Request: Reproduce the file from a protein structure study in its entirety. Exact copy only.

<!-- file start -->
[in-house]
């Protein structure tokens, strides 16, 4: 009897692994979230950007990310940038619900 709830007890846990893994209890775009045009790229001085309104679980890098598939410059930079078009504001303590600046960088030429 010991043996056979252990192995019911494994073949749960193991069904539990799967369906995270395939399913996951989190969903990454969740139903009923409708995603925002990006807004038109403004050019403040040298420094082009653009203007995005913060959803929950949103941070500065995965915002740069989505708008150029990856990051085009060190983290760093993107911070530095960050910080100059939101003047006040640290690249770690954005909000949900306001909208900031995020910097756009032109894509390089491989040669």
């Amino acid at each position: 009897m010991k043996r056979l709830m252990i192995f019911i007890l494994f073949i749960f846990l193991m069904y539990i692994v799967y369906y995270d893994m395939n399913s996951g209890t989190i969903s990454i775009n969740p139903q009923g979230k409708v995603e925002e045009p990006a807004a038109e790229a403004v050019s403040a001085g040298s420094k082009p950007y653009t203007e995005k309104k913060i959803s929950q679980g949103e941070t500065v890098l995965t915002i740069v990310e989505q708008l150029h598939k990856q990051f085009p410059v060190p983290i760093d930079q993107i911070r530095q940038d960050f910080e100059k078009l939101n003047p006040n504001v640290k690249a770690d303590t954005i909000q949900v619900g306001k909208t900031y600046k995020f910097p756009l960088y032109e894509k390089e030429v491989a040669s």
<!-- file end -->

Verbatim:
[in-house]
């Protein structure tokens, strides 16, 4: 009897692994979230950007990310940038619900 709830007890846990893994209890775009045009790229001085309104679980890098598939410059930079078009504001303590600046960088030429 010991043996056979252990192995019911494994073949749960193991069904539990799967369906995270395939399913996951989190969903990454969740139903009923409708995603925002990006807004038109403004050019403040040298420094082009653009203007995005913060959803929950949103941070500065995965915002740069989505708008150029990856990051085009060190983290760093993107911070530095960050910080100059939101003047006040640290690249770690954005909000949900306001909208900031995020910097756009032109894509390089491989040669």
């Amino acid at each position: 009897m010991k043996r056979l709830m252990i192995f019911i007890l494994f073949i749960f846990l193991m069904y539990i692994v799967y369906y995270d893994m395939n399913s996951g209890t989190i969903s990454i775009n969740p139903q009923g979230k409708v995603e925002e045009p990006a807004a038109e790229a403004v050019s403040a001085g040298s420094k082009p950007y653009t203007e995005k309104k913060i959803s929950q679980g949103e941070t500065v890098l995965t915002i740069v990310e989505q708008l150029h598939k990856q990051f085009p410059v060190p983290i760093d930079q993107i911070r530095q940038d960050f910080e100059k078009l939101n003047p006040n504001v640290k690249a770690d303590t954005i909000q949900v619900g306001k909208t900031y600046k995020f910097p756009l960088y032109e894509k390089e030429v491989a040669s």